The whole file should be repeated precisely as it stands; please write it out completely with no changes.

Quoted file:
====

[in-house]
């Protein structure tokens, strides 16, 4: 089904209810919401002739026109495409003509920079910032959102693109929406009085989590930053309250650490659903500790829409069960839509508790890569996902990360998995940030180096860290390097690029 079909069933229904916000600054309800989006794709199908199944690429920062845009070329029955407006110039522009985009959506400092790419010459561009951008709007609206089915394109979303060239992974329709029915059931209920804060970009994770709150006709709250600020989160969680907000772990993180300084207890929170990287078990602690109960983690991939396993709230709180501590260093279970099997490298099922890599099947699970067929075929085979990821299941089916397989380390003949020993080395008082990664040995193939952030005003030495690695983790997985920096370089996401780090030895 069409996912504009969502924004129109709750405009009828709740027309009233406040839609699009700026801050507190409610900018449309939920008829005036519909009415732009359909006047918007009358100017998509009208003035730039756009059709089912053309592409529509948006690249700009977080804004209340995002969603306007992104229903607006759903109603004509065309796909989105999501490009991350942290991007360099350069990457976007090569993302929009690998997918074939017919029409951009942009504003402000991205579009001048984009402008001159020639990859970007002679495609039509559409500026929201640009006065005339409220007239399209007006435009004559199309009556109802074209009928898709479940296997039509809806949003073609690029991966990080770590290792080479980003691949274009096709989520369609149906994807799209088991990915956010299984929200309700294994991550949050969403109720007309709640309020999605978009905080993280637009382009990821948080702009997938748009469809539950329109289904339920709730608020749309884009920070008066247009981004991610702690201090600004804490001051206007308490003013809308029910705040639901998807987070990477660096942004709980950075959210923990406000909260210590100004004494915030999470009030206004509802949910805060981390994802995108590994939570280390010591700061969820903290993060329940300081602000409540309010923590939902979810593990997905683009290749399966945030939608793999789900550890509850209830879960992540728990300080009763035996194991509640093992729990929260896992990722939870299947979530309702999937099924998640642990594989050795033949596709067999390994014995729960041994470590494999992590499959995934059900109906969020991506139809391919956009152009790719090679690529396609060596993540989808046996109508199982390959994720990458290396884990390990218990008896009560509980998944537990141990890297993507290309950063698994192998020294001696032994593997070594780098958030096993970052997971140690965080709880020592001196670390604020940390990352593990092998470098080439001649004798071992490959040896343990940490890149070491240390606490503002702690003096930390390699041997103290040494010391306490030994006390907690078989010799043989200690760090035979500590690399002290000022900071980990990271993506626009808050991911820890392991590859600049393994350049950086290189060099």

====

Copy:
[in-house]
């Protein structure tokens, strides 16, 4: 089904209810919401002739026109495409003509920079910032959102693109929406009085989590930053309250650490659903500790829409069960839509508790890569996902990360998995940030180096860290390097690029 079909069933229904916000600054309800989006794709199908199944690429920062845009070329029955407006110039522009985009959506400092790419010459561009951008709007609206089915394109979303060239992974329709029915059931209920804060970009994770709150006709709250600020989160969680907000772990993180300084207890929170990287078990602690109960983690991939396993709230709180501590260093279970099997490298099922890599099947699970067929075929085979990821299941089916397989380390003949020993080395008082990664040995193939952030005003030495690695983790997985920096370089996401780090030895 069409996912504009969502924004129109709750405009009828709740027309009233406040839609699009700026801050507190409610900018449309939920008829005036519909009415732009359909006047918007009358100017998509009208003035730039756009059709089912053309592409529509948006690249700009977080804004209340995002969603306007992104229903607006759903109603004509065309796909989105999501490009991350942290991007360099350069990457976007090569993302929009690998997918074939017919029409951009942009504003402000991205579009001048984009402008001159020639990859970007002679495609039509559409500026929201640009006065005339409220007239399209007006435009004559199309009556109802074209009928898709479940296997039509809806949003073609690029991966990080770590290792080479980003691949274009096709989520369609149906994807799209088991990915956010299984929200309700294994991550949050969403109720007309709640309020999605978009905080993280637009382009990821948080702009997938748009469809539950329109289904339920709730608020749309884009920070008066247009981004991610702690201090600004804490001051206007308490003013809308029910705040639901998807987070990477660096942004709980950075959210923990406000909260210590100004004494915030999470009030206004509802949910805060981390994802995108590994939570280390010591700061969820903290993060329940300081602000409540309010923590939902979810593990997905683009290749399966945030939608793999789900550890509850209830879960992540728990300080009763035996194991509640093992729990929260896992990722939870299947979530309702999937099924998640642990594989050795033949596709067999390994014995729960041994470590494999992590499959995934059900109906969020991506139809391919956009152009790719090679690529396609060596993540989808046996109508199982390959994720990458290396884990390990218990008896009560509980998944537990141990890297993507290309950063698994192998020294001696032994593997070594780098958030096993970052997971140690965080709880020592001196670390604020940390990352593990092998470098080439001649004798071992490959040896343990940490890149070491240390606490503002702690003096930390390699041997103290040494010391306490030994006390907690078989010799043989200690760090035979500590690399002290000022900071980990990271993506626009808050991911820890392991590859600049393994350049950086290189060099």